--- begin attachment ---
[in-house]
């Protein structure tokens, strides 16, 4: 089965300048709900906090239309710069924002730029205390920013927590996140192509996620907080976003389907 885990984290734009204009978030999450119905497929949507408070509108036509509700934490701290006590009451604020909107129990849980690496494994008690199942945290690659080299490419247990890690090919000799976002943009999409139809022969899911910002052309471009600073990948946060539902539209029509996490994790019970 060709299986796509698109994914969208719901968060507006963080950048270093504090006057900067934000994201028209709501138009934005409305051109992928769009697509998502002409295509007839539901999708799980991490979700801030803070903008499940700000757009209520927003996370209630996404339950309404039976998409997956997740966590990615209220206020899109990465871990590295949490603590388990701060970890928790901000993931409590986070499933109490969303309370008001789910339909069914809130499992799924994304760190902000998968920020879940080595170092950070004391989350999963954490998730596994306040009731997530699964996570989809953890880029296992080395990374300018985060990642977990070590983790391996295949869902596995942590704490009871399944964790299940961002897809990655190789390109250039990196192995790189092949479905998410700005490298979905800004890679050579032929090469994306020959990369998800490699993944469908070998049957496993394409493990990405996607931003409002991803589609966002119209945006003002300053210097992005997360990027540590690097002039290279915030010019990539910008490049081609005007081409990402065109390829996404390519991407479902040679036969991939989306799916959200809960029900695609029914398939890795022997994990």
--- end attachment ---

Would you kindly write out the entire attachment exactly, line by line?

[in-house]
């Protein structure tokens, strides 16, 4: 089965300048709900906090239309710069924002730029205390920013927590996140192509996620907080976003389907 885990984290734009204009978030999450119905497929949507408070509108036509509700934490701290006590009451604020909107129990849980690496494994008690199942945290690659080299490419247990890690090919000799976002943009999409139809022969899911910002052309471009600073990948946060539902539209029509996490994790019970 060709299986796509698109994914969208719901968060507006963080950048270093504090006057900067934000994201028209709501138009934005409305051109992928769009697509998502002409295509007839539901999708799980991490979700801030803070903008499940700000757009209520927003996370209630996404339950309404039976998409997956997740966590990615209220206020899109990465871990590295949490603590388990701060970890928790901000993931409590986070499933109490969303309370008001789910339909069914809130499992799924994304760190902000998968920020879940080595170092950070004391989350999963954490998730596994306040009731997530699964996570989809953890880029296992080395990374300018985060990642977990070590983790391996295949869902596995942590704490009871399944964790299940961002897809990655190789390109250039990196192995790189092949479905998410700005490298979905800004890679050579032929090469994306020959990369998800490699993944469908070998049957496993394409493990990405996607931003409002991803589609966002119209945006003002300053210097992005997360990027540590690097002039290279915030010019990539910008490049081609005007081409990402065109390829996404390519991407479902040679036969991939989306799916959200809960029900695609029914398939890795022997994990």